State employees audibly wept as the names of 26 victims were read at the state Capitol on Friday. The bell rang once for each of the 20 children and six adults who were killed by a gunman last week at Sandy Hook Elementary School in Newtown.
The reading of the names took more than seven minutes.
“It’s hard to believe it was only a week ago that events would transpire that would shatter the lives of so many families in Connecticut,” Attorney General George Jepsen said.
But he said he was proud of the way the state has come together in the wake of such evil.
“We are gathered here joined by our sadness for a moment of silence, in what is a national day of mourning,” Jepsen said.
Gov. Dannel P. Malloy and Lt. Gov. Nancy Wyman were in Newtown where they observed a moment of silence that was broken only by the sound of church bells.
At the Capitol they opened the doors and rang the 1948 Liberty Bell replica.
The Capitol ceremony organized by Consumer Commissioner Elin Katz was attended by state employees and political appointees who lined the stairs from the first to the second floor of the Capitol building.
Secretary of the State Denise Merrill said as a state Connecticut has wrapped its arms around the families who have lost their children.
“In some way all the children in Connecticut lost their innocence last week,” Merrill said. “We will always remember the way we feel today and act to ensure this never happens again.”
Mark Ojakian, Malloy’s chief of staff, said this is one of the biggest tragedies to ever befall the state. He thanked the scores of mostly state employees for attending the event on behalf of the governor.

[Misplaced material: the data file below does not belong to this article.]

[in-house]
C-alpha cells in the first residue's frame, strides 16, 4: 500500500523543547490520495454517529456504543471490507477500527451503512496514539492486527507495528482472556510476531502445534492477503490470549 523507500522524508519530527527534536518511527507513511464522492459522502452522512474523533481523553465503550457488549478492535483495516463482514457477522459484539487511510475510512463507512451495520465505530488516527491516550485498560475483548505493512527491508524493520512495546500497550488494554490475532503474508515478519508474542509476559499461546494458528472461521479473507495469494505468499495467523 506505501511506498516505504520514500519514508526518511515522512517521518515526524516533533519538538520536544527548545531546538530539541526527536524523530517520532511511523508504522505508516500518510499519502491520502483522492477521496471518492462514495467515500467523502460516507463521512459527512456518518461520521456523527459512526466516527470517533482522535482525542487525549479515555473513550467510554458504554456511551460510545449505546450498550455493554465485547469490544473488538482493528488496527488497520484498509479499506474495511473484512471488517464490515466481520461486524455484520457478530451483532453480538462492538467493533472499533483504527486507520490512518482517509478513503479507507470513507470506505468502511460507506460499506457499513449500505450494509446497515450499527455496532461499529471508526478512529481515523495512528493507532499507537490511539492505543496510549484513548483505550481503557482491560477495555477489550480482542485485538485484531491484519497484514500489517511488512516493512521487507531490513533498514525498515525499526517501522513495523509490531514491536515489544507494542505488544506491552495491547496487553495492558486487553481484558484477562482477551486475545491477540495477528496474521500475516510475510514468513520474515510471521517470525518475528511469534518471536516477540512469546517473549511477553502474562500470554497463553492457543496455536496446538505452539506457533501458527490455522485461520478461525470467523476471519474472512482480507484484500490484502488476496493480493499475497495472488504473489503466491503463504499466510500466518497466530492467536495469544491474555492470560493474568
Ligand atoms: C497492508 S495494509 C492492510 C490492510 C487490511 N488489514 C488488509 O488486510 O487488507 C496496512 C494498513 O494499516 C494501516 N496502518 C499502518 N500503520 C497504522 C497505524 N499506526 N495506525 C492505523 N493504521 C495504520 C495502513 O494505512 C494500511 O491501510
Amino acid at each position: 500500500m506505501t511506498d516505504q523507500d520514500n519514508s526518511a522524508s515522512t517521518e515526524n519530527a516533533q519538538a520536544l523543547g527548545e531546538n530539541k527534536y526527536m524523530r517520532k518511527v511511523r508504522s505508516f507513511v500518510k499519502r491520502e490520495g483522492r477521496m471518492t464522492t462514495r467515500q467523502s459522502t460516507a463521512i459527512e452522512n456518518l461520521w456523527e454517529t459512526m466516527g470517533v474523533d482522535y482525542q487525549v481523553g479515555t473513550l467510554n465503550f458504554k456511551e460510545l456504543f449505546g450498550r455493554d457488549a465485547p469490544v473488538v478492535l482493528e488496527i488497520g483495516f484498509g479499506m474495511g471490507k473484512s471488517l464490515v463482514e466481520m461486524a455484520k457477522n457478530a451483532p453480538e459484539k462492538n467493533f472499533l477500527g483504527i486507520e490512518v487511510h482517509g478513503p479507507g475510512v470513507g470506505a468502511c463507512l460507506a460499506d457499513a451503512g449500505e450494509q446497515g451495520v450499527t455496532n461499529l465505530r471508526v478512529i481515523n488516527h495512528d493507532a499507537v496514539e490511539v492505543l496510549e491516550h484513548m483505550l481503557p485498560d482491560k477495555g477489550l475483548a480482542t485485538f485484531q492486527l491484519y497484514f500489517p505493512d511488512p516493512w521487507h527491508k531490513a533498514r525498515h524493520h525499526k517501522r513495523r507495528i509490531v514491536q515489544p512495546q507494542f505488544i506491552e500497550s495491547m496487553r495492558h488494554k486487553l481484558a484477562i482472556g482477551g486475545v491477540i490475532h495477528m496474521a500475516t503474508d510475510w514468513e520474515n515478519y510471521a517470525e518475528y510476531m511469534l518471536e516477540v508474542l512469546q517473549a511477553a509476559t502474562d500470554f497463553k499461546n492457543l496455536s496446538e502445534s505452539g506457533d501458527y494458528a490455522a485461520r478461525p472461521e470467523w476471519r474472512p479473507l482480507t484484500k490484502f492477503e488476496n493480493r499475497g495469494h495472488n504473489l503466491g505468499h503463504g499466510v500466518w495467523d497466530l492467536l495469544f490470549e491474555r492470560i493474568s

Earlier this week, Malloy shed a tear after explaining how it fell to him to tell the families in the fire house a week ago that they would not be reunited with their loved ones.
It was only a week ago that Malloy raced out of the state Capitol headed to the Sandy Hook Fire Station where some of the 575 children at the school were being reunited with their parents. Victims’ families continued to wait even though four or five hours had passed.
Malloy made a decision to inform them their loved ones weren’t coming home.
That decision may have been the hardest decision he’s had to make in the two years he’s been governor.
“Those who know the governor, know he’s a caring and compassionate person,” Ojakian said.
After attending the first of the dozens of funeral services he attended this week, Malloy said there is little comfort he can offer these families.
At these funerals, he said you try to find words that are adequate, knowing they will be inadequate and “you see little coffins and your heart has to ache.”
“There are really no words to describe what it’s like to see these parents as I did on Friday,” Malloy said Monday. “It’s tough to see relatives and friends of these little children who died, as well as to see some of the teachers who have been so adversely impacted.”
On Friday, Merrill said she couldn’t imagine what kind of personal toll this event has taken on the governor.
Ojakian said Malloy and Wyman will continue to lead through this troubling time, and at some point there will be a time for them to address it on a more personal level.
“You have to be a leader, but at some point you have to be human,” he said.